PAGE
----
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FlyBoy2121
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Re: Getting a "New" 2008 ABS--MX help/insight

Postby FlyBoy2121 » Wed Jul 21, 2010 10:43 am

I gareva1

I return with a clear translation.

FlyBoy2121 :D

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FlyBoy2121
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Re: Getting a "New" 2008 ABS--MX help/insight

Postby FlyBoy2121 » Wed Jul 21, 2010 1:00 pm

For Gareva1 ONLY

For your reading pleasure, I have come back with a ''clearer'' translation so you can better undestand what I am trying to tell you!

It is not a good thing to go against what your dealer says. If you do so you will not be in good term with them.
Unfortunately if a major problem were to arise, you will not have a good service for your bike. Trust me, I have worked many years for a dealer and I know the underlining politics that go on in a dealership.

What I have noticed is that everytime I write a message, you seem to always criticise what I say. I write my messages to simply help others with their problems and questions. When I will have a message for you personally, I will be sure to address you by name. In the meantime, I would appreciate if you keep your criticism to yourself or to the bare minimum. My post may not be of help to you but they might be of help to others.

Furthermore, I would like to informe you that I have 32 years of experience in this field. I am self taught and I have worked with many different techniques and tools. So, I believe that with this vaste experience, I think I can safely say that I know what I am talking about.

Just to be fair, if you would like to reply to this message, please do so in french, so I can better understand what you are saying.

Yours truely,

FlyBoy2121 :D

gareva1
Posts: 318
Joined: Mon Oct 26, 2009 4:51 pm
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Re: Getting a "New" 2008 ABS--MX help/insight

Postby gareva1 » Wed Jul 21, 2010 1:31 pm

I openly gave you the benefit of the doubt when I said that I did not understand your translation, and it did not sound right. Based upon your reply, it appears that your original translation indeed said something that you did not mean.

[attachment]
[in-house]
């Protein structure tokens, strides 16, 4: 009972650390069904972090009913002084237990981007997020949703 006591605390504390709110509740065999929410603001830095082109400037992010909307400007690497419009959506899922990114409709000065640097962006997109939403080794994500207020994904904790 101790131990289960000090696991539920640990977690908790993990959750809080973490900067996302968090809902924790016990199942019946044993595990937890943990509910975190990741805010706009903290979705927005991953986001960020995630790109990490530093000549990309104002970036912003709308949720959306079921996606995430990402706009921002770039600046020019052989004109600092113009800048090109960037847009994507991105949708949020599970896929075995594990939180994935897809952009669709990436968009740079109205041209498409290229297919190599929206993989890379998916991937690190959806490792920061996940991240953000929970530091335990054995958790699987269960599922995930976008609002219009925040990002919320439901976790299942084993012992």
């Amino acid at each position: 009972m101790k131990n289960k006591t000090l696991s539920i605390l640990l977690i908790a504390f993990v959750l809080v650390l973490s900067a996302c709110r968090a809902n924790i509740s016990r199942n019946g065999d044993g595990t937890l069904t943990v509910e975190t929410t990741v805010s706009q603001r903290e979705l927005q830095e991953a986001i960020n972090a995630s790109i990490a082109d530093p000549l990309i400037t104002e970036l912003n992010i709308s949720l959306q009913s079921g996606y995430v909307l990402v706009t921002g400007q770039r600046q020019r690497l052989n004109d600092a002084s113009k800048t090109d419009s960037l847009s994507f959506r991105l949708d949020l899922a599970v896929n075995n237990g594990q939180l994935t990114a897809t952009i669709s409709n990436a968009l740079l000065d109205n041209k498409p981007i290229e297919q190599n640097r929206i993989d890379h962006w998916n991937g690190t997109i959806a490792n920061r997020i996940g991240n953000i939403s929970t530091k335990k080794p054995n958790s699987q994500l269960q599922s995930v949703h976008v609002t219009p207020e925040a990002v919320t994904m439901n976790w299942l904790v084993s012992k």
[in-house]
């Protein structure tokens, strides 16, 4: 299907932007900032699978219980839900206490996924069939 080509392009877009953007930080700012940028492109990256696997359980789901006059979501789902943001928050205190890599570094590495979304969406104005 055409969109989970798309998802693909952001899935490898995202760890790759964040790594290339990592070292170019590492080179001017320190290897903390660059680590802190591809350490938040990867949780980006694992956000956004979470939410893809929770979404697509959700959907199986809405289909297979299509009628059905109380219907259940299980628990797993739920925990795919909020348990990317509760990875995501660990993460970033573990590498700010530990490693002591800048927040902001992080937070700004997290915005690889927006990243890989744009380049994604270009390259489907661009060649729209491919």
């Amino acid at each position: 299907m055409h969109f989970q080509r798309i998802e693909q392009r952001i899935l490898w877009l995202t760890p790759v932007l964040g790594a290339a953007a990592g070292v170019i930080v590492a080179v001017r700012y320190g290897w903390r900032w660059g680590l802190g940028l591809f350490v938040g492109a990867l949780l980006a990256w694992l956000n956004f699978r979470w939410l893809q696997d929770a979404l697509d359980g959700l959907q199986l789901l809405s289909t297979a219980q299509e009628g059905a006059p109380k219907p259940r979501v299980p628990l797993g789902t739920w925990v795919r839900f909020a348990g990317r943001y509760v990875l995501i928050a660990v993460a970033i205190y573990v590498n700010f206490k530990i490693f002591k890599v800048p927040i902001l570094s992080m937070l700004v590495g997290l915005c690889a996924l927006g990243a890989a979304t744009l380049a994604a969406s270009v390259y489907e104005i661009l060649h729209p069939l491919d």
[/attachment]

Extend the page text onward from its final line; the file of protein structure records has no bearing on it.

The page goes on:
I also post to help others, and do the best I can to relay the best answer I can find, whether from first hand knowledge or by refence of some other source. I would appreciate it if you were not so sensitive and take it personally when someone else posts on the forum critical of your response, or when someone posts an opinion different from yours. I don't think that will happen. I don't know you personally, and there's no hard feelings. However, if you think I am only going to speak when you address me openly on a public forum, you are sadly mistaken.

Although you have a vast amount of experience by claim, that does not make you, or me, a complete expert in the design and mechanics of the goldwing motorcycle. I would like to inform you that if you say something that I consider false, or I feel there is a better way to approach something than what you say, I will continue to speak up. I know people with 40+ years of experience who know very little...it is not how long you have been doing something that counts, it is how well you have been doing it. Alternatively, if you feel an answer I give is incorrect, give the correct answer and show why it is right.

Unfortunately, I do not have a human translator to do the language work (I assume that is what you did, if not, this round was much easier to understand), so I'll have to drop it into google and see how it comes out:


-----------

Je ouvertement vous a donné le bénéfice du doute quand j'ai dit que je ne comprends pas votre traduction, et il n'a pas de bon sens. Sur la base de votre réponse, il semble que votre traduction originale en effet dit quelque chose que vous ne vouliez pas.

Je post pour aider les autres, et faire du mieux que je peux pour relayer la meilleure réponse que je peux trouver, qu'il s'agisse de connaissances de première main ou par refence d'une autre source. Je vous serais reconnaissant si vous n'étiez pas si sensible et le prenez pas personnellement si quelqu'un d'autre messages sur le forum essentiel de votre réponse, ou lorsque quelqu'un publie un avis différent du vôtre. Je ne pense pas que cela se produira. Je ne vous connais pas personnellement, et il n'y a pas de rancune. Toutefois, si vous pensez que je vais seulement parler quand vous me répondre ouvertement sur un forum public, vous vous trompez.

Même si vous avez une grande quantité d'expérience par la revendication, qui ne vous font, ou moi, un expert dans la conception complète et la mécanique de la moto Goldwing. Je tiens à vous informer que si vous dites quelque chose que je considère comme fausses, ou je sens qu'il ya une meilleure façon d'aborder quelque chose que ce que vous dites, je vais continuer à parler. Je connais des gens avec 40 + années d'expérience qui connaissent très peu ... ce n'est pas combien de temps vous avez fait quelque chose qui compte, c'est la façon dont vous l'avez fait. Alternativement, si vous vous sentez une réponse que je donne sont inexacts, donner la bonne réponse et de montrer pourquoi il est juste.

Malheureusement, je n'ai pas un traducteur humain pour faire le travail de la langue (je suppose que c'est ce que vous avez, sinon, ce cycle est beaucoup plus facile à comprendre), donc je vais devoir le faire tomber dans Google et voir comment il se OUT.